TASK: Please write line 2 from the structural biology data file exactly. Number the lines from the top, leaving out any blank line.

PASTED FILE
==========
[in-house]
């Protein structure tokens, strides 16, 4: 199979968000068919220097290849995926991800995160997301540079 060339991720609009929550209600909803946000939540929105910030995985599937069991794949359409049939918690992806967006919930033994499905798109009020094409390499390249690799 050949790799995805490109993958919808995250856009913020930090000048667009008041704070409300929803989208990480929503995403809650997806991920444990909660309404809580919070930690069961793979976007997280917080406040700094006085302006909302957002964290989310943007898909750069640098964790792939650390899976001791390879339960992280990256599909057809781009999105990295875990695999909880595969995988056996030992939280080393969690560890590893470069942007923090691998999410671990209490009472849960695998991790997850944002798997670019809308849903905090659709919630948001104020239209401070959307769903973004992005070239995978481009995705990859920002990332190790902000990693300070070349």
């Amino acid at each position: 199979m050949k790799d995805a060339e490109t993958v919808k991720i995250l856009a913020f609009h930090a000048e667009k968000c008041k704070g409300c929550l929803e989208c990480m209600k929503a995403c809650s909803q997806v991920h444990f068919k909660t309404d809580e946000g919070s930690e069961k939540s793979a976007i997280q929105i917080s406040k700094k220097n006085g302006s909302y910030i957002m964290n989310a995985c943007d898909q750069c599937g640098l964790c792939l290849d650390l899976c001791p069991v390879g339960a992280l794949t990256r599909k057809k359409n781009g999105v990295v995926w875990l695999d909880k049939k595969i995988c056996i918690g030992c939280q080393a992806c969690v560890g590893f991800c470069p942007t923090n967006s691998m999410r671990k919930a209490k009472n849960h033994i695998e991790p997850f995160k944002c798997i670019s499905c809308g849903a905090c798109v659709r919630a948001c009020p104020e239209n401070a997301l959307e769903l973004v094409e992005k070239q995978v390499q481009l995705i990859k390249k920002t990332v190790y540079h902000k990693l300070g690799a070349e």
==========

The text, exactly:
């Protein structure tokens, strides 16, 4: 199979968000068919220097290849995926991800995160997301540079 060339991720609009929550209600909803946000939540929105910030995985599937069991794949359409049939918690992806967006919930033994499905798109009020094409390499390249690799 050949790799995805490109993958919808995250856009913020930090000048667009008041704070409300929803989208990480929503995403809650997806991920444990909660309404809580919070930690069961793979976007997280917080406040700094006085302006909302957002964290989310943007898909750069640098964790792939650390899976001791390879339960992280990256599909057809781009999105990295875990695999909880595969995988056996030992939280080393969690560890590893470069942007923090691998999410671990209490009472849960695998991790997850944002798997670019809308849903905090659709919630948001104020239209401070959307769903973004992005070239995978481009995705990859920002990332190790902000990693300070070349």